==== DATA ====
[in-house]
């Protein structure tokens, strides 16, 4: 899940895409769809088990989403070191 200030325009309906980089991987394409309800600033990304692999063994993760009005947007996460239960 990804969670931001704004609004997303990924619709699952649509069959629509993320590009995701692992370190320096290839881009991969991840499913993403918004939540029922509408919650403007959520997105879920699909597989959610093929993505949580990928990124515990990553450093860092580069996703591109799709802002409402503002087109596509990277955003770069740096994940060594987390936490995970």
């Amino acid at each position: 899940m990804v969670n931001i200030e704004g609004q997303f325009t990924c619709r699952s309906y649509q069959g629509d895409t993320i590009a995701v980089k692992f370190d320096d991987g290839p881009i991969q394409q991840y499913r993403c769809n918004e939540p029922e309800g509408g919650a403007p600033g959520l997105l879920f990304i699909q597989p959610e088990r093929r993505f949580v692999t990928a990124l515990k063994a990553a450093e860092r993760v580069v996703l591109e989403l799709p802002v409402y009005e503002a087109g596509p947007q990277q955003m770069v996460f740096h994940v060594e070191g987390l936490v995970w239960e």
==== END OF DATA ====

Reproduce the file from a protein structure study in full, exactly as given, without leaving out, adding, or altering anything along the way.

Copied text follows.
[in-house]
């Protein structure tokens, strides 16, 4: 899940895409769809088990989403070191 200030325009309906980089991987394409309800600033990304692999063994993760009005947007996460239960 990804969670931001704004609004997303990924619709699952649509069959629509993320590009995701692992370190320096290839881009991969991840499913993403918004939540029922509408919650403007959520997105879920699909597989959610093929993505949580990928990124515990990553450093860092580069996703591109799709802002409402503002087109596509990277955003770069740096994940060594987390936490995970």
């Amino acid at each position: 899940m990804v969670n931001i200030e704004g609004q997303f325009t990924c619709r699952s309906y649509q069959g629509d895409t993320i590009a995701v980089k692992f370190d320096d991987g290839p881009i991969q394409q991840y499913r993403c769809n918004e939540p029922e309800g509408g919650a403007p600033g959520l997105l879920f990304i699909q597989p959610e088990r093929r993505f949580v692999t990928a990124l515990k063994a990553a450093e860092r993760v580069v996703l591109e989403l799709p802002v409402y009005e503002a087109g596509p947007q990277q955003m770069v996460f740096h994940v060594e070191g987390l936490v995970w239960e």